In patients at high risk of contrast reactions, imaging tests that do not require iodinated contrast should be used. If contrast is necessary, a nonionic agent should be used, and patients should be premedicated with prednisone (50 mg orally 13 hours, 7 hours, and 1 hour before injection of contrast) and diphenhydramine (50 mg IV, IM, or orally 1 hour before contrast administration). If patients require imaging immediately, they can be given diphenhydramine 50 mg IV, IM, or orally 1 hour before injection of contrast and hydrocortisone 200 mg IV every 4 hours until the study is performed, preferably deferring imaging, if possible, until at least 2 doses of hydrocortisone have been administered (see American College of Radiology Manual on Contrast Media).
In contrast-induced nephropathy Contrast Nephropathy Contrast nephropathy is worsening of renal function after IV administration of radiocontrast and is usually temporary. Diagnosis is based on a progressive rise in serum creatinine 24 to 48 hours... read more , serum creatinine typically begins to increase within 24 hours after administration of IV contrast; it peaks between days 3 and 5 and returns to baseline within 7 to 10 days.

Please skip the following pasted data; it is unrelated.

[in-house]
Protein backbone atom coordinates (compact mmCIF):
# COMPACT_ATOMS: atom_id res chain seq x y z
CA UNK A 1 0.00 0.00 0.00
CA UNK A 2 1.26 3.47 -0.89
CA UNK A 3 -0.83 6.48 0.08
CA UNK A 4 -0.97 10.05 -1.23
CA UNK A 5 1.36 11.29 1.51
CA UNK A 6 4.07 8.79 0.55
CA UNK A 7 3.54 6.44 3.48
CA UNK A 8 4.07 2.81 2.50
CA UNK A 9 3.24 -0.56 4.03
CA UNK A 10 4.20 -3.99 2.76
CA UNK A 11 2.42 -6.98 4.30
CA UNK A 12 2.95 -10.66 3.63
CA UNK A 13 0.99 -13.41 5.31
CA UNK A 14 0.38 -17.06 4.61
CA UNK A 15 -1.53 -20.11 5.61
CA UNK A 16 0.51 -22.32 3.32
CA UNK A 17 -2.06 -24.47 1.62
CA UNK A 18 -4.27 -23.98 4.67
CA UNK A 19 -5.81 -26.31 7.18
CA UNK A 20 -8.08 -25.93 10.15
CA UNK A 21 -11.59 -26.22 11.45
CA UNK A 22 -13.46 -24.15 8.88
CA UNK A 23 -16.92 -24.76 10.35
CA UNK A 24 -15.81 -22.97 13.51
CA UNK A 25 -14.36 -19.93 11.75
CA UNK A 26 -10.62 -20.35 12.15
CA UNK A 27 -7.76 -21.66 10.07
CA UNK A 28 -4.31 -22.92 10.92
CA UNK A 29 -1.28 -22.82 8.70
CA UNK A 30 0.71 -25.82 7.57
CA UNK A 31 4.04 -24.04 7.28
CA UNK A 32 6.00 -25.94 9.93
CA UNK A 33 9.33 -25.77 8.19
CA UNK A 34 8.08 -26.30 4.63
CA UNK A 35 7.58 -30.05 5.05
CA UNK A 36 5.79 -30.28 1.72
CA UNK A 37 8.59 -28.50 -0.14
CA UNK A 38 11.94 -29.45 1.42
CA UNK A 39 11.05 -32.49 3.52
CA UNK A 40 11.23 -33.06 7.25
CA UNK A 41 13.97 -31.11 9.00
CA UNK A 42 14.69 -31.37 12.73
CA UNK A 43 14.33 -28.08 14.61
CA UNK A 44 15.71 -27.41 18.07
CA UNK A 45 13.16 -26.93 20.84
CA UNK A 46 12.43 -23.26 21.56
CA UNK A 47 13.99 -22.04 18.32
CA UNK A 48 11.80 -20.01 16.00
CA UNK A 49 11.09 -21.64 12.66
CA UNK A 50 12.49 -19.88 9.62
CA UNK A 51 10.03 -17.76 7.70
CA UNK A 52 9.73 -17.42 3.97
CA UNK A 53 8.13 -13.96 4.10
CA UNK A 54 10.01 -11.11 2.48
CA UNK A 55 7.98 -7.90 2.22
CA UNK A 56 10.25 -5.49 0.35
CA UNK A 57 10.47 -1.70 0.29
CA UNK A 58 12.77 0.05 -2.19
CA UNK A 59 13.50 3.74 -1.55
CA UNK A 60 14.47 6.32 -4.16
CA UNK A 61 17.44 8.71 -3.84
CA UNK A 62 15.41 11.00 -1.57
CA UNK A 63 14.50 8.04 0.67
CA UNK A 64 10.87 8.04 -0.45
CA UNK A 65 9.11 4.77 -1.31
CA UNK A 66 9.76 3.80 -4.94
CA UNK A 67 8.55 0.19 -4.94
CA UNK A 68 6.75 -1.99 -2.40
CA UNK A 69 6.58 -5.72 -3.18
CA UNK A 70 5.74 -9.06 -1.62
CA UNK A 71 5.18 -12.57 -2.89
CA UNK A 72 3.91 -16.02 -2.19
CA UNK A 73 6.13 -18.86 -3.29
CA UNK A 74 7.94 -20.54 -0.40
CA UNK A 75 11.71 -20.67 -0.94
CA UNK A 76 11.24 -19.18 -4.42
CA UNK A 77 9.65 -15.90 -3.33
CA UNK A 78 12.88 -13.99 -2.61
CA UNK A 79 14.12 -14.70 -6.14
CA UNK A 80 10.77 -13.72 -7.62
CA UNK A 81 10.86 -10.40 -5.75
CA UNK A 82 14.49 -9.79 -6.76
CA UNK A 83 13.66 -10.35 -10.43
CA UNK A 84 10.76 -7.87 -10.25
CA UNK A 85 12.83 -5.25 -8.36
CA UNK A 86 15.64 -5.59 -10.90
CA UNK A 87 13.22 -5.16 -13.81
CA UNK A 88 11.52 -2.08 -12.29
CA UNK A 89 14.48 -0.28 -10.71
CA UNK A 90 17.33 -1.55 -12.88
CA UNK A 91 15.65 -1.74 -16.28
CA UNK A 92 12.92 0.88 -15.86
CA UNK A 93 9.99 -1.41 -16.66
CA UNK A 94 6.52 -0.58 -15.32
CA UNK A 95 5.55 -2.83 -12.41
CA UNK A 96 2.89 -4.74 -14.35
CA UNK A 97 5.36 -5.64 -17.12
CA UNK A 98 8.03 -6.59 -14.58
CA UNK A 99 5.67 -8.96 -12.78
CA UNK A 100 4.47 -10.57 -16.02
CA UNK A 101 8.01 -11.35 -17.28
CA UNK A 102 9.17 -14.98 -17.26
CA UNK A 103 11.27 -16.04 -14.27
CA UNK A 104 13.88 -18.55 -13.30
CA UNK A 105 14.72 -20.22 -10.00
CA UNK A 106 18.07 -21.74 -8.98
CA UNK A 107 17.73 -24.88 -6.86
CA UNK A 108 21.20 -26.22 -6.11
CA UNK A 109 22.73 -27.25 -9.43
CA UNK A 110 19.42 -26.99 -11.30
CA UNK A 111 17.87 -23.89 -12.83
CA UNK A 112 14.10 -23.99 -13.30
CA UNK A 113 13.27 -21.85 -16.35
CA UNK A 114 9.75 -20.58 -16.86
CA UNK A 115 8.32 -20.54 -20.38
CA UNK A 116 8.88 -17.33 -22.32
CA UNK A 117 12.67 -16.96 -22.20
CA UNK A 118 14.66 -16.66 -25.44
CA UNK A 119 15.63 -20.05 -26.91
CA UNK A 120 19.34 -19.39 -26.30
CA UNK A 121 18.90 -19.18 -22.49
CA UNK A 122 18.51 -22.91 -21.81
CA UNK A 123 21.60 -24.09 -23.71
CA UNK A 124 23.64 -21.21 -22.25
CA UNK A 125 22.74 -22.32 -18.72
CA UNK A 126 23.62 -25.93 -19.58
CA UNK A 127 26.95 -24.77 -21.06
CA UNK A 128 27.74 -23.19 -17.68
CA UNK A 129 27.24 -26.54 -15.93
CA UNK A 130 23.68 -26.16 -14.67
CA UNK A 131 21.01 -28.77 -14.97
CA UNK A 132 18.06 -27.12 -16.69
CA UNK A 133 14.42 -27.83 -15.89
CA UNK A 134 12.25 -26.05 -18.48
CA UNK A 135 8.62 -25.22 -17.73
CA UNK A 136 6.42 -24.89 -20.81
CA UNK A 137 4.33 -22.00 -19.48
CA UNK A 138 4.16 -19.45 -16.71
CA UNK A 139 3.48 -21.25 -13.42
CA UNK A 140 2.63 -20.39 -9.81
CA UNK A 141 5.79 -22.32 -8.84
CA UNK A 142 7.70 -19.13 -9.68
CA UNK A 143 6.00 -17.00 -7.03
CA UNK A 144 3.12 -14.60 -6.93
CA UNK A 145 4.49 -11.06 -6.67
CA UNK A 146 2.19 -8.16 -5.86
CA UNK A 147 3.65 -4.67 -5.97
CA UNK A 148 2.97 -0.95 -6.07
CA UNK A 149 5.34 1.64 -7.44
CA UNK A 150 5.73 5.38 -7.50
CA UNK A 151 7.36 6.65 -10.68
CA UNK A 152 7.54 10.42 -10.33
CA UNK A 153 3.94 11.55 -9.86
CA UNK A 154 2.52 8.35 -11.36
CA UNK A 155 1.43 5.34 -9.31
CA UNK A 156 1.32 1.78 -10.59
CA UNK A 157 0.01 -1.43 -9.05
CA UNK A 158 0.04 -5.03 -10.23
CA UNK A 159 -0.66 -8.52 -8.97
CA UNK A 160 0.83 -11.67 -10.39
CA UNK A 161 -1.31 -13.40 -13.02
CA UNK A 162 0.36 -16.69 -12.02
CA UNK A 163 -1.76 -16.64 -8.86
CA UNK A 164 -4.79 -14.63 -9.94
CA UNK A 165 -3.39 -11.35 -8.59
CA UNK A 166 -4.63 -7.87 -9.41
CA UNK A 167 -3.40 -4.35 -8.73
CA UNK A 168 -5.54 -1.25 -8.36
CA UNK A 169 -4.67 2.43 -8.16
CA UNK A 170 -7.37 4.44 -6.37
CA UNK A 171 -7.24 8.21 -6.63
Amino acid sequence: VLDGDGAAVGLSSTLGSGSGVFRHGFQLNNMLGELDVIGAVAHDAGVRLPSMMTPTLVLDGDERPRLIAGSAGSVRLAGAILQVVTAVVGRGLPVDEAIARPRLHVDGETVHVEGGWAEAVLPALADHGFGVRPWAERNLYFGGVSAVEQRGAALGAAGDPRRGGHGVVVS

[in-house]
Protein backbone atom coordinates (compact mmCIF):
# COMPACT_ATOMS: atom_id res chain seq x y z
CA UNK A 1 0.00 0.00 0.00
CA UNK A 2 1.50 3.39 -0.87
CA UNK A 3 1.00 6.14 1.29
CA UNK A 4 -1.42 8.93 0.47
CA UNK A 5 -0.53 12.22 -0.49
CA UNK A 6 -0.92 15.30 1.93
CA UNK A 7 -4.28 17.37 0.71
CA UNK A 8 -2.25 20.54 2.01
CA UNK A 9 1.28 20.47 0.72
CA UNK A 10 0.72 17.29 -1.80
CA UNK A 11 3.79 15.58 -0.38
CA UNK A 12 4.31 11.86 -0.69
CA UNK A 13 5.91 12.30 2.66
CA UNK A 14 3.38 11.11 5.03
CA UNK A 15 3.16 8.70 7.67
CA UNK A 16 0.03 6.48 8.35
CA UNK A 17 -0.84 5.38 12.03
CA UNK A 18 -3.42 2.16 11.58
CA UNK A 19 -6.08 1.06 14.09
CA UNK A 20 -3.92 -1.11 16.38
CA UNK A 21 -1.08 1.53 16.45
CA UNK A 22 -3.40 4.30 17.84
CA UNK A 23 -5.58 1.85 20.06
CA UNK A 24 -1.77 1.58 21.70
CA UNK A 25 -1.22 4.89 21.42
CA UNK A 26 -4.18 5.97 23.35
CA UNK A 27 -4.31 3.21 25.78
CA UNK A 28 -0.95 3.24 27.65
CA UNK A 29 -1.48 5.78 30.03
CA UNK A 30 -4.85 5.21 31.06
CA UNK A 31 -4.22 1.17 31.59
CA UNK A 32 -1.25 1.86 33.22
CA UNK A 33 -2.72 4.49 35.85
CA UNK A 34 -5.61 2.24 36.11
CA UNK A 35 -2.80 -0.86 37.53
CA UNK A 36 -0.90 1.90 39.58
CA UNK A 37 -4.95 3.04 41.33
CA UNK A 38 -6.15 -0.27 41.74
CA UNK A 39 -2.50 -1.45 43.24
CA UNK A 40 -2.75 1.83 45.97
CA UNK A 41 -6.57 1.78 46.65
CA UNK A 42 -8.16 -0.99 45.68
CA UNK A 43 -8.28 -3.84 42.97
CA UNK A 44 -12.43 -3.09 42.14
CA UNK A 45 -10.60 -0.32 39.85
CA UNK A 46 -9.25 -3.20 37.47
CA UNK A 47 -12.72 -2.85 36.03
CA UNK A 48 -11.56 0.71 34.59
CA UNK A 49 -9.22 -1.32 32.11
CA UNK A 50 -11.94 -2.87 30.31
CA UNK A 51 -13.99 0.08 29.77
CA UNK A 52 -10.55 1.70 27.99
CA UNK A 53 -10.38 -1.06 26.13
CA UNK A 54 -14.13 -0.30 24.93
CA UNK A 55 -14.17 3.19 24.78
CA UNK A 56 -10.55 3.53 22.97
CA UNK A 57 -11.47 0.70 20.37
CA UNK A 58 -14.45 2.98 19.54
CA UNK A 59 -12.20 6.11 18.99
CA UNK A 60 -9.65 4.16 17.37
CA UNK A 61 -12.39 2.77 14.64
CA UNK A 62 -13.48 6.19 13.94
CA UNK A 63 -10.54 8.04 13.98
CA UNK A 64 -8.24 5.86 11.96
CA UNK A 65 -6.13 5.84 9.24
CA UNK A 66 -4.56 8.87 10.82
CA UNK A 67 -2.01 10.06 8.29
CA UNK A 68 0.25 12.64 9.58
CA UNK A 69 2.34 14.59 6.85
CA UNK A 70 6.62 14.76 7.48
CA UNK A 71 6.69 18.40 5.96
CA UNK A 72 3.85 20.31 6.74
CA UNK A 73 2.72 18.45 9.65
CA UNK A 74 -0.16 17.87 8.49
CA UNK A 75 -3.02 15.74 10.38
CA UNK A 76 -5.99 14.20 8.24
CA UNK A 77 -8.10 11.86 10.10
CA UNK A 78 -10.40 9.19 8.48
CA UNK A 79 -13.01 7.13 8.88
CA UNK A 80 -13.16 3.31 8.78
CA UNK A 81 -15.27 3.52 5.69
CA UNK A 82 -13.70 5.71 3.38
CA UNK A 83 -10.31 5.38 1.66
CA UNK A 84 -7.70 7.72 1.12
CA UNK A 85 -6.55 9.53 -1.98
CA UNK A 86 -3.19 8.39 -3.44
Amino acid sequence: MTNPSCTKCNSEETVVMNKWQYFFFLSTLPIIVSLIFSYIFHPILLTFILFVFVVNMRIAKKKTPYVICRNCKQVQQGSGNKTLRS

Common risk factors include the following:
Preexisting renal insufficiency (elevated creatinine)
Diabetes mellitus Diabetes Mellitus (DM) Diabetes mellitus is impaired insulin secretion and variable degrees of peripheral insulin resistance leading to hyperglycemia. Early symptoms are related to hyperglycemia and include polydipsia... read more , especially in patients with associated chronic kidney disease Chronic Kidney Disease Chronic kidney disease (CKD) is long-standing, progressive deterioration of renal function. Symptoms develop slowly and in advanced stages include anorexia, nausea, vomiting, stomatitis, dysgeusia... read more
Age > 70
Use of other nephrotoxic drugs
In patients at risk of acute kidney injury Acute Kidney Injury (AKI) Acute kidney injury is a rapid decrease in renal function over days to weeks, causing an accumulation of nitrogenous products in the blood (azotemia) with or without reduction in amount of urine... read more after receiving iodinated intravascular contrast, the following measures should be considered: